written by: Dr. Jerry Kennard
• edited by: Paul Arnold
• updated: 6/5/2012
Various attempts have been made to explain panic disorder. Here, three of the leading cognitive theories are explained.
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Cognitive Models of Panic Disorder
Psychologists have a long record of interest in issues relating to fear and anxiety. A logical extension of this was the development of cognitive models of panic disorder. Two of the earliest theories were actually developed independently but at roughly the same time. Clark (1986) and Barlow (1988) developed models that have a good degree of conceptual overlap, but which deserve their own explanation.
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Clarke’s Cognitive Model of Panic
It was David Clarke who coined the phrase “catastrophic misinterpretations" in order to describe the bodily sensations experienced by people who panic. Palpitations, for example, are prone to being misinterpreted as a heart attack, or dizziness as a sign of imminent collapse or loss of control. Clarke suggests the misinterpretation of bodily sensations is the cause of panic events and that changes in bodily sensations usually preceded an episode of panic. Once catastrophic misinterpretation is triggered, he argues, the likelihood of panic increases.
Various lines of evidence seem to support Clarke’s views. We now know that patients with panic disorder have a higher frequency of cognitions that lend themselves to catastrophic misinterpretations. Some of the clearest evidence comes from cases where panic events stop once the patient’s cognitions have been altered.
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Criticisms of Clarke’s Approach
Some people are known to experience an episode of panic during sleep. Critics argue that Clarke’s model requires some active awareness of bodily sensation that cannot occur during sleep. A counter argument may be that we continue to filter information at the cognitive level during sleep which allows personally significant information to be processed and this may trigger a panic event at any point. Others question why it is that after continually being disproved, some people never seem to learn they are not experiencing a heart attack. It is just possible that the level of avoidance used by many sufferers means they never truly learn this lesson.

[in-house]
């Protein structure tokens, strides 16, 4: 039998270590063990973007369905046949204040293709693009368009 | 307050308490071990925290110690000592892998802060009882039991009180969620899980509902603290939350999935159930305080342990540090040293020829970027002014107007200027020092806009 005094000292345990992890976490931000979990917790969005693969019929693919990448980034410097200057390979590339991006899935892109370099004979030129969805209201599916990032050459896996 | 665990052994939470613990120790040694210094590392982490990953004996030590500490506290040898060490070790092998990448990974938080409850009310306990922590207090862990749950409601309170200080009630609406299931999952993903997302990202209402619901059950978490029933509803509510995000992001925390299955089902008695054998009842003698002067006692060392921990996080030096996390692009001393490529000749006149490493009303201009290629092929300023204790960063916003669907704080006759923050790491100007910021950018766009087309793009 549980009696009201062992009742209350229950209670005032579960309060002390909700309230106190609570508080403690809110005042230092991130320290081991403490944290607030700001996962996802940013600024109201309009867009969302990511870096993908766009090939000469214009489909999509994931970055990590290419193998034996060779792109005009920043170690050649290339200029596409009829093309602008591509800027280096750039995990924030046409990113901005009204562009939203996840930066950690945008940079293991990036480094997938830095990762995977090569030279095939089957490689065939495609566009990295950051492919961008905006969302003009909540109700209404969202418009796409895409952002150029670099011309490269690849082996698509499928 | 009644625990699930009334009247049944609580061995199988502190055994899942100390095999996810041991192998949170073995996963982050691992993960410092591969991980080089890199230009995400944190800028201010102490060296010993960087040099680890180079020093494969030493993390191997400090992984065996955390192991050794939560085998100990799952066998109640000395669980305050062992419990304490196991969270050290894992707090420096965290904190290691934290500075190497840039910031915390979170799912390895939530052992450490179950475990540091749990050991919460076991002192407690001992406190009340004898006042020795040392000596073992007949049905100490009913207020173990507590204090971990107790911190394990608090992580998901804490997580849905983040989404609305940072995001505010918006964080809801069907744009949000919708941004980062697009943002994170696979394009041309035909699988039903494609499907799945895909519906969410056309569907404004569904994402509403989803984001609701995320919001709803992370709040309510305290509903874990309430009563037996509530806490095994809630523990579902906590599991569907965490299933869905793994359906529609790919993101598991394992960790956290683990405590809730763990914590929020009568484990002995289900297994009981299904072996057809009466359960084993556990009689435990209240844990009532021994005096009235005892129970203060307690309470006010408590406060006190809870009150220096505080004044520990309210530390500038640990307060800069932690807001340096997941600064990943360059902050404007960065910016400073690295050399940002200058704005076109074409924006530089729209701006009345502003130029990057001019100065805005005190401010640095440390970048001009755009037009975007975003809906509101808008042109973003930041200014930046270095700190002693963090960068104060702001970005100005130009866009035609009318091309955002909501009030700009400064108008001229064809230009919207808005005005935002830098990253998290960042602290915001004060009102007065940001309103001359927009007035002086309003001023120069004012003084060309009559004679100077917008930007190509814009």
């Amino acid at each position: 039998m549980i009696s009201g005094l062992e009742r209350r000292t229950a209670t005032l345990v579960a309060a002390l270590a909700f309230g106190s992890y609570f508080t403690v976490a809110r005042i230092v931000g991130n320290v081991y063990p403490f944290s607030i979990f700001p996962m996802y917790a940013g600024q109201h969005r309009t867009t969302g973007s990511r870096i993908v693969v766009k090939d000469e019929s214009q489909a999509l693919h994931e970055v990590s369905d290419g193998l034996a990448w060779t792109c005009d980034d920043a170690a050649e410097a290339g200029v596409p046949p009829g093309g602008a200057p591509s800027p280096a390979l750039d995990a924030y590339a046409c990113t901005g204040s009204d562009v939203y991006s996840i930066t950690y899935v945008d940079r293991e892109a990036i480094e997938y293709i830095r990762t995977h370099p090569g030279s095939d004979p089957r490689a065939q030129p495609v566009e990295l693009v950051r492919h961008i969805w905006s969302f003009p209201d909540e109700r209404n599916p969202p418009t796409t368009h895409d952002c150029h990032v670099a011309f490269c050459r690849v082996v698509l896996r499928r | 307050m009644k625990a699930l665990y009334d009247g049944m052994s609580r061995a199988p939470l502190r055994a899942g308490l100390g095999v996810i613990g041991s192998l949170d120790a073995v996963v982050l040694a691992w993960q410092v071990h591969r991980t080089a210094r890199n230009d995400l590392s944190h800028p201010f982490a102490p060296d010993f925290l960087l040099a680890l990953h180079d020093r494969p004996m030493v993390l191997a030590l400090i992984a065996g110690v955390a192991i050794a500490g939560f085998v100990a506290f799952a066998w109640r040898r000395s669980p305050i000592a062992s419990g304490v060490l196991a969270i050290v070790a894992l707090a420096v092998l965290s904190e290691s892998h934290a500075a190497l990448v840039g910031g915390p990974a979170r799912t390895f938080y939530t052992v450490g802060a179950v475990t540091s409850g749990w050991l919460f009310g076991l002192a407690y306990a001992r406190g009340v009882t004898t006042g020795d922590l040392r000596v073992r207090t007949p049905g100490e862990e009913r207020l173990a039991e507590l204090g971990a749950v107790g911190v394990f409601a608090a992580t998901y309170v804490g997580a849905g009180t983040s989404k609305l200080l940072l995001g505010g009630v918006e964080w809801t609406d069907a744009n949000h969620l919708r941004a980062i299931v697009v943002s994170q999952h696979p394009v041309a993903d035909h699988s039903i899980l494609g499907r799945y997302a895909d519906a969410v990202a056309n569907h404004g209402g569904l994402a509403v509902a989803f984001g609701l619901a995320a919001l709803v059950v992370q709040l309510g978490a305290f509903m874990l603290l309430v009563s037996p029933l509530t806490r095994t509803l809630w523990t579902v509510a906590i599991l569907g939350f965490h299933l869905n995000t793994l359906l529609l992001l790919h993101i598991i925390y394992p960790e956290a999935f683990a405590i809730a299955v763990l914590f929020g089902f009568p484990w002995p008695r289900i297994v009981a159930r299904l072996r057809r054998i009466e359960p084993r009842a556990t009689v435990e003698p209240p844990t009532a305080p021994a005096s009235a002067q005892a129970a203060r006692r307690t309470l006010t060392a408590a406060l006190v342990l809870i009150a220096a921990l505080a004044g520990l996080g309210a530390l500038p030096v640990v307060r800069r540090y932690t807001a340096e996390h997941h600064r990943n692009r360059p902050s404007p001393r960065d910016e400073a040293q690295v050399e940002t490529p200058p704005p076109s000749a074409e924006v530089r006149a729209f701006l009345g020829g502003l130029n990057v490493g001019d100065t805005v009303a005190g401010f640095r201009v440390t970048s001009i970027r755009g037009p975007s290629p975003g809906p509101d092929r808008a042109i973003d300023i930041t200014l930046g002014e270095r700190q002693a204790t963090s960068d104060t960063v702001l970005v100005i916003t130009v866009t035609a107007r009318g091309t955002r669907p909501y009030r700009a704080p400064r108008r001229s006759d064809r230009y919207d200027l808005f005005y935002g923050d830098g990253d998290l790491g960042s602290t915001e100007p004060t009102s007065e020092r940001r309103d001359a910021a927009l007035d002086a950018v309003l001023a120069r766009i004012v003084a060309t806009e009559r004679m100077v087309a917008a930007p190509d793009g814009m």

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Learned Alarm Reaction (False Alarm Theory)
Barlow’s approach is often described as an integrated model because it attempts to link biological with cognitive functions. Barlow suggests that certain people are “hard-wired" from birth to react to certain stressful events. What makes these people different is their tendency towards overreaction. The ability to discriminate between true and false alarms is blurred and in some people the false alarm becomes a conditioned response to the bodily sensations associated with anxiety.
Barlow’s model shares many similarities with Clarke’s as to the manner in which bodily sensations are interpreted. Various studies show support for his theory that negative life events often precede the first panic attack. However, stress is not a unique precursor to panic as it is well known to precede other psychological conditions.
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Anxiety Sensitivity Theory
Anxiety sensitivity refers to the fear of anxiety sensations and the belief that such sensations have harmful physical and/or psychological consequences. This form of cognitive vulnerability is considered to be a specific sensitivity to respond fearfully to one’s own sensations. It is considered to put people at greater risk of developing anxiety disorders, especially panic disorder with agoraphobia.
One characteristic of panic disorder is high levels of anxiety sensitivity, characterized by high levels of vigilance to one’s own bodily sensations that signal a threat. Depression and bipolar disorder are associated with anxiety sensitivity.
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Barlow, D.H. (1988) Anxiety and its disorders: The nature and treatment of anxiety and panic. New York: Guilford Press.
Clarke, D.M (1986) A Cognitive Approach to Panic. Behaviour Research and Therapy. 24: 4, pp 461-470.
Reiss, S., Peterson, R.A., Gursky, D.M. & McNally, R.J (1986) Anxiety sensitivity, anxiety frequency and the prediction of fearfulness. Behaviour Research and Therapy. 24: 1, pp 1-8.